“Something I have taken great pride in throughout my career is working with unknown talent and moving them forward. When you see potential in someone that no-one else sees and they kick on to bigger and better things through believing in your methods – and a lot of hard work from themselves, of course, which is probably 90 percent of it – is really rewarding.”

How would you define your coaching style?
“My man-management skills have changed massively. It comes back to not being in a rush. You need to know much more than just rugby, especially when you’re in a position like I am now, as a director of rugby/head coach. It is not just about the  scrum and maul, it is not even just about rugby drills and rugby training, it is about life. I know what I want and I can be quite direct and I am massively open to suggestions and learning from players as well because they have got some of the best ideas going. They teach you so much. We haver got a way of doing stuff at Donny where players have got an open relationship with the coaches to bring up ideas and also challenge ideas. We know how we want things to be done here and we don’t accept half standards. One of my favourite sayings is, ‘it won’t be alright’ because alright is not going enough.”

Is scrummaging undervalued?
“With the way the game is going they are trying to depower the scrum a little bit in an effort to keep the ball in play as much as possible. I understand that as it’s a spectator sport but I think we’ve all got to remember that there are so many ways to win a game of Rugby Union and I think it shouldn’t be depowered to the point where your scrum can’t win you a game. The dark arts are definitely still there. There are some guys who still know what they are doing and are really good at milking penalties in certain parts of the field and are really good at managing the ref at scrum time. If you look at a throwback – Quigs (ex-Donny prop Colin Quigley), he was really good at painting a picture that the referee wanted to see. But I think with the way the game is going – faster, faster, faster – you can’t rely on just dark arts; you need to do a lot more than just scrum.”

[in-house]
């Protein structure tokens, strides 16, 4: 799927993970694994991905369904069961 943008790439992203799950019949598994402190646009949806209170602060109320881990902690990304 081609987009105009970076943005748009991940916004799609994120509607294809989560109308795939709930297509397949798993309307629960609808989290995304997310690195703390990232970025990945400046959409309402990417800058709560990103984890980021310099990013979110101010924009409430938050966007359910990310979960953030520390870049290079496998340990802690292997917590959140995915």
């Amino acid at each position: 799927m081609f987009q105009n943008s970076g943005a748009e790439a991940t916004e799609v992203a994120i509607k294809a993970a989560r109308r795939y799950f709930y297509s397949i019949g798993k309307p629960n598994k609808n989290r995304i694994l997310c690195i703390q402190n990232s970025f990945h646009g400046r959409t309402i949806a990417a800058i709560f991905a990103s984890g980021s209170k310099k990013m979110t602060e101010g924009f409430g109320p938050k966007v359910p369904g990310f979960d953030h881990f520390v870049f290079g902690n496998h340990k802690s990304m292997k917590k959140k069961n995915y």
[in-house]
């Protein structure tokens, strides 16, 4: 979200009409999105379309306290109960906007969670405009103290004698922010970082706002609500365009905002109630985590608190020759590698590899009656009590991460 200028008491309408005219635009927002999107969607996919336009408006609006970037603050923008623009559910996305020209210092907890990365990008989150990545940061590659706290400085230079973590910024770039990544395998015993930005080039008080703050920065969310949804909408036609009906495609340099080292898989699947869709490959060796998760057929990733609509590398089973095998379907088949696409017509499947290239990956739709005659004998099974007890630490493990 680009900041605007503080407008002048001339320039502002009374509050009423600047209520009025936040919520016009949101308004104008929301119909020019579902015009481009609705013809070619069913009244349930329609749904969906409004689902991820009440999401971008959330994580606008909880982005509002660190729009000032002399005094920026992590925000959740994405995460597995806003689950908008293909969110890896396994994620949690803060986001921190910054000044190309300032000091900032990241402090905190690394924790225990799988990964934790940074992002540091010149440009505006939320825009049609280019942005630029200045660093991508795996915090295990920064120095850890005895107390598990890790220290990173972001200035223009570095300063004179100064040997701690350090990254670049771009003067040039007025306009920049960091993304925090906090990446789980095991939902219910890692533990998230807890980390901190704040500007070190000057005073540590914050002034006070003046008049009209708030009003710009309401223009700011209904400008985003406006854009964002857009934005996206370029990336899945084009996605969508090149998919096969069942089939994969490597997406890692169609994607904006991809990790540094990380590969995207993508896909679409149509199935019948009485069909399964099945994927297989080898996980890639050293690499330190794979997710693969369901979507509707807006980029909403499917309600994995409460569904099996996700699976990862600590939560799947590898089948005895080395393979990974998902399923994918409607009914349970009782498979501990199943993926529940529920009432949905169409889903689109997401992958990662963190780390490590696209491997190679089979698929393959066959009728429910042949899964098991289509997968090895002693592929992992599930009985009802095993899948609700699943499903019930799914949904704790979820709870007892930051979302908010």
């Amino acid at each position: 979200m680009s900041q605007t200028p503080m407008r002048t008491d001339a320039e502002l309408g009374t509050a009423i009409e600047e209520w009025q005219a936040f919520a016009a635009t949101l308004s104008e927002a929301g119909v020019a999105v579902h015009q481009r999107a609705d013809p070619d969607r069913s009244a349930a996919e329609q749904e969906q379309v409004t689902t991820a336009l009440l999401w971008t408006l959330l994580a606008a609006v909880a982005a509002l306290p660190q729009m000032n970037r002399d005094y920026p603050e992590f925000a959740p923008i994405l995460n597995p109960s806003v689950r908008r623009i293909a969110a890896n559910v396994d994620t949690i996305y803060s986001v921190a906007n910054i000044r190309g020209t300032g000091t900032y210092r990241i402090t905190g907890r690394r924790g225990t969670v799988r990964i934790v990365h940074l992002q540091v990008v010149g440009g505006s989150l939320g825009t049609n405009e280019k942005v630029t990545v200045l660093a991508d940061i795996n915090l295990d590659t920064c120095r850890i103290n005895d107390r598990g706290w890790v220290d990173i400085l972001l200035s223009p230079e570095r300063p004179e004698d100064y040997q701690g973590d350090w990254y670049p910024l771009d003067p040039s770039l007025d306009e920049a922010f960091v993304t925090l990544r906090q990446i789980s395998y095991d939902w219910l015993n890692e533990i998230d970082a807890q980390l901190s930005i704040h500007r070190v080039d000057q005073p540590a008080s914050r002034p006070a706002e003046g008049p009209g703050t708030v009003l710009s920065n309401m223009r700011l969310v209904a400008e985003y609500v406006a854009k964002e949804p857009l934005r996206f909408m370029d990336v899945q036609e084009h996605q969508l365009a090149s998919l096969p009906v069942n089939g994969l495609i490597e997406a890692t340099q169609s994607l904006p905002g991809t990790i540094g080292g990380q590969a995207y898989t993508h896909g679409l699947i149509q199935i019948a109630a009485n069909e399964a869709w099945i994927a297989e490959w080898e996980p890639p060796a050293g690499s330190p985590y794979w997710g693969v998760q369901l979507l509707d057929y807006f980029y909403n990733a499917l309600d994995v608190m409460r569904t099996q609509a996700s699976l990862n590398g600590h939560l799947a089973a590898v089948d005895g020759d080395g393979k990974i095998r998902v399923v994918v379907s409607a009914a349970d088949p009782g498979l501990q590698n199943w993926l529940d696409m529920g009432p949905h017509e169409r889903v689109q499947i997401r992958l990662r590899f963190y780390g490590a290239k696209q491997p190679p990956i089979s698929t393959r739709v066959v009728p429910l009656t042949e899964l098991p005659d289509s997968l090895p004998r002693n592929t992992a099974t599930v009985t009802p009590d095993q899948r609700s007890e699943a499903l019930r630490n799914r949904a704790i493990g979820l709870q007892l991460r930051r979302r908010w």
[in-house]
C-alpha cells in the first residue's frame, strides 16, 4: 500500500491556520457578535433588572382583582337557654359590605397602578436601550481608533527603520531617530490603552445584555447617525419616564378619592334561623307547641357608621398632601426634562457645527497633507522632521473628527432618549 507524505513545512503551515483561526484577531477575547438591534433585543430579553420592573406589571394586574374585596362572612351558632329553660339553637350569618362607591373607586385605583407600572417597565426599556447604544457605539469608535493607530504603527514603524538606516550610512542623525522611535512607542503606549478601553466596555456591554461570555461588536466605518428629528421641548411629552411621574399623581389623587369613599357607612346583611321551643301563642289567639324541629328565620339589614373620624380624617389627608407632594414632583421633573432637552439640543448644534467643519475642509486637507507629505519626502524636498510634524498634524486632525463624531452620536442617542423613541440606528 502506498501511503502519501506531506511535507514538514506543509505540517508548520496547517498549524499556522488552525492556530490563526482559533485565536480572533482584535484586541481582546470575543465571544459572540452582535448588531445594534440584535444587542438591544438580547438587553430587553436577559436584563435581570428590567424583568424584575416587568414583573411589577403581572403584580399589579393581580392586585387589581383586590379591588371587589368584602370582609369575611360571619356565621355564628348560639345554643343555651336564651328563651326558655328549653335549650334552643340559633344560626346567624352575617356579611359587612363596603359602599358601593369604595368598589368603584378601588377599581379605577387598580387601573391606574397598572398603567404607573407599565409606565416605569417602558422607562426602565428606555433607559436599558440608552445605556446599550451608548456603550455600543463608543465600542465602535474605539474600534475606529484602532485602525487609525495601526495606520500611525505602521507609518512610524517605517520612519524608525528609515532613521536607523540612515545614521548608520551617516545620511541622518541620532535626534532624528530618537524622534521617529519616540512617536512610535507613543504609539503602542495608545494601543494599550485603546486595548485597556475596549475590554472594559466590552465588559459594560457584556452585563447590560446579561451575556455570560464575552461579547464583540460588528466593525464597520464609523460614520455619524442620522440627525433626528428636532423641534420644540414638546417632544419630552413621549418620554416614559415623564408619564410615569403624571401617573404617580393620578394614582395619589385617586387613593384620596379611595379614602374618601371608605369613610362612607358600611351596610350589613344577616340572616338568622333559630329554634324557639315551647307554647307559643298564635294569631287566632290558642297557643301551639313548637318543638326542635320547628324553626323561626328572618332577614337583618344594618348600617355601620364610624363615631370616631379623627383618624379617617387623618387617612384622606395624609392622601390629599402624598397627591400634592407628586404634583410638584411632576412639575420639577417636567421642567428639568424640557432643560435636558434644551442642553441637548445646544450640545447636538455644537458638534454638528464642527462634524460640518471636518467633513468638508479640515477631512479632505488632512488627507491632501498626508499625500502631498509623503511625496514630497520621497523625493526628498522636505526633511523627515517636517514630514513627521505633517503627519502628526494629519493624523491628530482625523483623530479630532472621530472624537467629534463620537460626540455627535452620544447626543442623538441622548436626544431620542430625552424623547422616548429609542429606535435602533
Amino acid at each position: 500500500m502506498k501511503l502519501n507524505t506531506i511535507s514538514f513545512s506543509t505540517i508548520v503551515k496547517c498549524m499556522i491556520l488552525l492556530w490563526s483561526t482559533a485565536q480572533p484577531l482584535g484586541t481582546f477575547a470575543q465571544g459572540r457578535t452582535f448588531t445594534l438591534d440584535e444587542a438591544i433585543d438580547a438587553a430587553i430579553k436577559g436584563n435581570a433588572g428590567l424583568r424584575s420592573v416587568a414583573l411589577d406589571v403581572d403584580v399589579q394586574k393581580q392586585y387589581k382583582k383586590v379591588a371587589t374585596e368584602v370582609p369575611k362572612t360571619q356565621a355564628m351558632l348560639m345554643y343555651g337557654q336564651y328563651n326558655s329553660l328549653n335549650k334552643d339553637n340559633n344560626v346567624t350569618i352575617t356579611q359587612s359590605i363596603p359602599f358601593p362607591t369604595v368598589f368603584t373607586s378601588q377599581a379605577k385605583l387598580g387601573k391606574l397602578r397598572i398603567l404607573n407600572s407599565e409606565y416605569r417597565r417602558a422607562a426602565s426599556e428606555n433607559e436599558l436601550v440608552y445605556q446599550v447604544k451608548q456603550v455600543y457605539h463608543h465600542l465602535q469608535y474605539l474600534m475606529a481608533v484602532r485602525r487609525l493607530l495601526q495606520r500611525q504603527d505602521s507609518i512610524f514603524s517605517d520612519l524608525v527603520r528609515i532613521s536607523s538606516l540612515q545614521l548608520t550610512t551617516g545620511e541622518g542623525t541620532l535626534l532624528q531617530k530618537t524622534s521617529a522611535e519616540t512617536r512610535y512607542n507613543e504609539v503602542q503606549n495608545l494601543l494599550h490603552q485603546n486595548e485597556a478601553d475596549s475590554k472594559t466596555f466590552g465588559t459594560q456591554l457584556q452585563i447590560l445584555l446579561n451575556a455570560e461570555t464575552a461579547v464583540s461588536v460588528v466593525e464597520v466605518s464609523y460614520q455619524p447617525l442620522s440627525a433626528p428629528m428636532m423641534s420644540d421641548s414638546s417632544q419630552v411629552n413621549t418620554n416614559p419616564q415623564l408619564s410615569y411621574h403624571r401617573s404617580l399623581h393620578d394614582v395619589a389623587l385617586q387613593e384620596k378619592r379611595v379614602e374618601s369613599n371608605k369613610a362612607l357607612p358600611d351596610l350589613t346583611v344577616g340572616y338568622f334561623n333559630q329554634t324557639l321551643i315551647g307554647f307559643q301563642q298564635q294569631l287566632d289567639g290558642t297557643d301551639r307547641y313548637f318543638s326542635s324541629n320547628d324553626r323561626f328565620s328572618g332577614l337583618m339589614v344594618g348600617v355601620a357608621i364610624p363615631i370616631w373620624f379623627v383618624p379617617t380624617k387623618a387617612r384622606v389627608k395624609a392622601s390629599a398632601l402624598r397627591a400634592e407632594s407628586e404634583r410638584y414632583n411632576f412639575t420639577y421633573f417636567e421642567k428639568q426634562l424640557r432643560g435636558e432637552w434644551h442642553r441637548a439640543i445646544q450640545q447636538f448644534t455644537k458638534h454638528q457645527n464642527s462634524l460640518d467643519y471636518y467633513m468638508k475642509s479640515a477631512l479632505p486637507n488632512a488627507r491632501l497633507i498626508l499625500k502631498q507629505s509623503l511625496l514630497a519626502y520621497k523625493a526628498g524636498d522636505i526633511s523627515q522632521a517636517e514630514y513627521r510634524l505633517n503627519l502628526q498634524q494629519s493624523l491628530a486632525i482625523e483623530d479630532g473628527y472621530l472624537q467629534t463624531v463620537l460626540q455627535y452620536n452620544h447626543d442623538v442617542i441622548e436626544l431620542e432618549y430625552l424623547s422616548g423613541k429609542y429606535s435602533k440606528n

What are the essential components in making a good scrum?
“I think unity and an understanding of how all the roles within the scrum impact on one another. For example, if we do get a nudge on, how does that help the back row? … It means they are the first to the breakdown. Unity kills individual power at scrum time all day long for me. Whether you are technically very good or not, you have got to have a plan that everyone buys into. We work really hard on working as an eight, on and off the scrum machine. We’ve played against scrums where, on paper, you are thinking ‘we could be on for a hiding’ and we’ve actually given them a hiding.”

Best player you’ve coached?
“There’s loads of different guys I could mention but looking at my time in Jersey, props Sam Lockwood and Harry Williams were two outstanding talents. Harry has obviously gone on the play international rugby. He’s a freak athlete, absolutely huge and just so strong and technically a very good scrummager. I think he is very under-rated in that regard. So he’d be right up there.”

In forwards training what is your go-to rugby drill?
“The scrummaging drill the boys don’t like is what we call ‘the helicopter’. It is an 8 v 8 pressure situation where their body height goes up and down on the scrum machine until I blow the whistle. We go ‘sink, sink, sink, sink’. So there will be four times when they drop their height by about an inch-and-a-half and then we go ‘up, up, up, up’ and repeat. There is a lot of static pressure. I believe if they’re in a good shape, they will be able to manage it. It is a really good rugby drill for understanding shape.”

Boden’s dream pack
“If you could blend some of South Africa’s tight five and New Zealand’s back five, you are not a million miles away.
My perfect set of forwards is one where every single person has the ability to carry the ball because that is where the game is going nowadays. You need to make space because of the way everyone is defending and the best way to do that is through speed of ball and winning collisions.”

1) Joe Moody
He’s mobile, carries the ball well and is a very strong scrummager on the inside; he has the best of everything.

2) Mbongeni Mbonambi
A massive scrummager and a big part in South Africa’s huge set-piece.

3) Karl Tu'inukuafe
One of a new breed of huge men who can move around the field.

4) Eben Etzebeth
Can maul on his own or disrupt a maul on his own, So physical and abrasive.

5) Brodie Retallick
Physical, a great lineout presence, and his skillset for a huge man, I think is incredible.

6) Maro Itoje
Has the all-round skills. Lineout, carries, breakdown … there isn’t an area where he doesn’t excel.

7) Tom Curry
I love how he is into everything. His competitiveness shines through.

8) Kieran Reed
Was light years ahead of the game when he was playing. Such a smart footballer.

Alex Mead